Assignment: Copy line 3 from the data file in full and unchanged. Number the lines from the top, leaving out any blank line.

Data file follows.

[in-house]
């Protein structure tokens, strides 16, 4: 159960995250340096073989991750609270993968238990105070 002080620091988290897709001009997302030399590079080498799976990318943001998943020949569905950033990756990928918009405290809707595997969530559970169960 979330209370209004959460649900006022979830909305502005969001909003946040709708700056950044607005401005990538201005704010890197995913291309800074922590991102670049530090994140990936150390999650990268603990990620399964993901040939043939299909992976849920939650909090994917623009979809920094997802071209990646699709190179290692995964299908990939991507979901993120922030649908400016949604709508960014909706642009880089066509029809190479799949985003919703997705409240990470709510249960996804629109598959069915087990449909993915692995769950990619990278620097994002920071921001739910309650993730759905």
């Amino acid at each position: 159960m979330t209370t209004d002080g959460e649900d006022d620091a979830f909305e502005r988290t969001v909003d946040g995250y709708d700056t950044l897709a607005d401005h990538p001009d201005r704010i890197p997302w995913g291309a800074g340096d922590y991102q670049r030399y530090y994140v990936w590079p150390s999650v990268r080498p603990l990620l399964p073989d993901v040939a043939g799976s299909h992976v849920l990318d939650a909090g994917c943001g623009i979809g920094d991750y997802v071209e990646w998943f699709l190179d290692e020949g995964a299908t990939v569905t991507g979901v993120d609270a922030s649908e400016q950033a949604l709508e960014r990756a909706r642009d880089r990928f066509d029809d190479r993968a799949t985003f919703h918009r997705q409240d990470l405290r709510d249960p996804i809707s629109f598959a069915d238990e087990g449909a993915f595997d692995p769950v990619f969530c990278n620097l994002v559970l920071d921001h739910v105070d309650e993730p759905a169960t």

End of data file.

């Amino acid at each position: 159960m979330t209370t209004d002080g959460e649900d006022d620091a979830f909305e502005r988290t969001v909003d946040g995250y709708d700056t950044l897709a607005d401005h990538p001009d201005r704010i890197p997302w995913g291309a800074g340096d922590y991102q670049r030399y530090y994140v990936w590079p150390s999650v990268r080498p603990l990620l399964p073989d993901v040939a043939g799976s299909h992976v849920l990318d939650a909090g994917c943001g623009i979809g920094d991750y997802v071209e990646w998943f699709l190179d290692e020949g995964a299908t990939v569905t991507g979901v993120d609270a922030s649908e400016q950033a949604l709508e960014r990756a909706r642009d880089r990928f066509d029809d190479r993968a799949t985003f919703h918009r997705q409240d990470l405290r709510d249960p996804i809707s629109f598959a069915d238990e087990g449909a993915f595997d692995p769950v990619f969530c990278n620097l994002v559970l920071d921001h739910v105070d309650e993730p759905a169960t």